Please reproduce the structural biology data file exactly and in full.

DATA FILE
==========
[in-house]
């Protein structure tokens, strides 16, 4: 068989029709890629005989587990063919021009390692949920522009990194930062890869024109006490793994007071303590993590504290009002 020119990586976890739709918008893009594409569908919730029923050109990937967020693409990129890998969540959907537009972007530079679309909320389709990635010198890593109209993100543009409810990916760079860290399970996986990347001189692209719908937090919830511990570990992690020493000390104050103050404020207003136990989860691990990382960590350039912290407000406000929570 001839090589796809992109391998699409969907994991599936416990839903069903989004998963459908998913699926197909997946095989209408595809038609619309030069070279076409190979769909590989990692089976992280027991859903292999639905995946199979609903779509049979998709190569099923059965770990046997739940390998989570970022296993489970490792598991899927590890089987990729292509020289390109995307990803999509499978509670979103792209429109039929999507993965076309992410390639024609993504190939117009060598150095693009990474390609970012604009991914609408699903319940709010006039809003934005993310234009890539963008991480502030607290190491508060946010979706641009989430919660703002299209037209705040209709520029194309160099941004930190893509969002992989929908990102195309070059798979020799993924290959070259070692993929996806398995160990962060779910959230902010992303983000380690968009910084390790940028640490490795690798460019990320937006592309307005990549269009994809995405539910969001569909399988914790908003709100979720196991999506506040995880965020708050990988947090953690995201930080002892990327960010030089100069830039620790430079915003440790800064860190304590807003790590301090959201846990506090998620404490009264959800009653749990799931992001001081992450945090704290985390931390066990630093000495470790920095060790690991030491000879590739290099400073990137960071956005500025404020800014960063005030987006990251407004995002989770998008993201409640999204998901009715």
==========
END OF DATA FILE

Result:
[in-house]
């Protein structure tokens, strides 16, 4: 068989029709890629005989587990063919021009390692949920522009990194930062890869024109006490793994007071303590993590504290009002 020119990586976890739709918008893009594409569908919730029923050109990937967020693409990129890998969540959907537009972007530079679309909320389709990635010198890593109209993100543009409810990916760079860290399970996986990347001189692209719908937090919830511990570990992690020493000390104050103050404020207003136990989860691990990382960590350039912290407000406000929570 001839090589796809992109391998699409969907994991599936416990839903069903989004998963459908998913699926197909997946095989209408595809038609619309030069070279076409190979769909590989990692089976992280027991859903292999639905995946199979609903779509049979998709190569099923059965770990046997739940390998989570970022296993489970490792598991899927590890089987990729292509020289390109995307990803999509499978509670979103792209429109039929999507993965076309992410390639024609993504190939117009060598150095693009990474390609970012604009991914609408699903319940709010006039809003934005993310234009890539963008991480502030607290190491508060946010979706641009989430919660703002299209037209705040209709520029194309160099941004930190893509969002992989929908990102195309070059798979020799993924290959070259070692993929996806398995160990962060779910959230902010992303983000380690968009910084390790940028640490490795690798460019990320937006592309307005990549269009994809995405539910969001569909399988914790908003709100979720196991999506506040995880965020708050990988947090953690995201930080002892990327960010030089100069830039620790430079915003440790800064860190304590807003790590301090959201846990506090998620404490009264959800009653749990799931992001001081992450945090704290985390931390066990630093000495470790920095060790690991030491000879590739290099400073990137960071956005500025404020800014960063005030987006990251407004995002989770998008993201409640999204998901009715």